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Siddhārtha Gautama (Sanskrit: सिद्धार्थ गौतम; Pali: Siddhattha Gotama) was a spiritual teacher from ancient India who founded Buddhism. In most Buddhist traditions, he is regarded as the Supreme Buddha (P. sammāsambuddha, S. samyaksaṃbuddha) of our age, "Buddha" meaning "awakened one" or "the enlightened one." The time of his birth and death are uncertain: most early 20th-century historians dated his lifetime as c. 563 BCE to 483 BCE, but more recent opinion dates his death to between 486 and 483 BCE or, according to some, between 411 and 400 BCE.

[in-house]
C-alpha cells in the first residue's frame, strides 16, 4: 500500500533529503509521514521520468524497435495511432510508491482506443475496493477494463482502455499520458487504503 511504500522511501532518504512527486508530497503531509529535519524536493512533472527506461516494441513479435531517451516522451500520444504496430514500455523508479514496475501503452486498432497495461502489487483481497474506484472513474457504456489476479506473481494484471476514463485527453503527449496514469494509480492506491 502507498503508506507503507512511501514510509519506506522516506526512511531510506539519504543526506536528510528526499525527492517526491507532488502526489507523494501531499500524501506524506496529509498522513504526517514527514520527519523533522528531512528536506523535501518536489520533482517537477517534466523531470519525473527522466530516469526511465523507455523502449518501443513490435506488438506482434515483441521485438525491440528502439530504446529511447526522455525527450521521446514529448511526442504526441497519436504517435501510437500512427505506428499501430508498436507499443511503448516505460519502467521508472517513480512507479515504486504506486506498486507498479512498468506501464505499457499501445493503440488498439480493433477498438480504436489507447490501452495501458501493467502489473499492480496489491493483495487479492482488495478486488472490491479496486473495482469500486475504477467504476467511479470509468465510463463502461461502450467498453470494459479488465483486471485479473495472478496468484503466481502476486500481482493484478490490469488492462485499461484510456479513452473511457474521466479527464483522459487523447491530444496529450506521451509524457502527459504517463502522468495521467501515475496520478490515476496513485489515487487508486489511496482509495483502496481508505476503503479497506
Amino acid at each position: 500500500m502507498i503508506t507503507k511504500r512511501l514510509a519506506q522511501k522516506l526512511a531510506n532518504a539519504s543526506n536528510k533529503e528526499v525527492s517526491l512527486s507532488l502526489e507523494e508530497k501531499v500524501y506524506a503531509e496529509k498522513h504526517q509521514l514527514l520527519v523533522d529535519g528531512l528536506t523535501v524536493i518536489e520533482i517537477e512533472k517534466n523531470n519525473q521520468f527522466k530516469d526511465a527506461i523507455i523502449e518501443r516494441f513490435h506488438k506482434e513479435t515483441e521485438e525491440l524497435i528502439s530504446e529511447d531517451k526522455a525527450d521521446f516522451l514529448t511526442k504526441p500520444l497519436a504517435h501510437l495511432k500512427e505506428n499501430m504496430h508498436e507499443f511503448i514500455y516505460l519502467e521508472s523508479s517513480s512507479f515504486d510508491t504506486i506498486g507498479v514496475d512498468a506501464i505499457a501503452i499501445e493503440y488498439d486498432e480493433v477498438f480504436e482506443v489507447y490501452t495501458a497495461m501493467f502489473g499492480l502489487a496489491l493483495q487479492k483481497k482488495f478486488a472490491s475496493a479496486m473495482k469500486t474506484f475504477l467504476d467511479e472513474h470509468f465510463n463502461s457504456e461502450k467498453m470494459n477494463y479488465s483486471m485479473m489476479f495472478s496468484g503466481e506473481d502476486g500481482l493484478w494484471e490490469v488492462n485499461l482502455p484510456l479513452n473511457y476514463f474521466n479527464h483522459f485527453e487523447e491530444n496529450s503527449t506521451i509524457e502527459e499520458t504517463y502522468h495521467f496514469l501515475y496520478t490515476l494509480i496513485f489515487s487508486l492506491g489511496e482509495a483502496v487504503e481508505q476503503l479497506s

Gautama, also known as Śākyamuni ("Sage of the Śākyas"), is the primary figure in Buddhism, and accounts of his life, discourses, and monastic rules are believed by Buddhists to have been summarized after his death and memorized by his followers. Various collections of teachings attributed to him were passed down by oral tradition, and first committed to writing about 400 years later.
He is also regarded as a god or prophet in other world religions, including Hinduism, Ahmadiyya and the Bahá'í faith.
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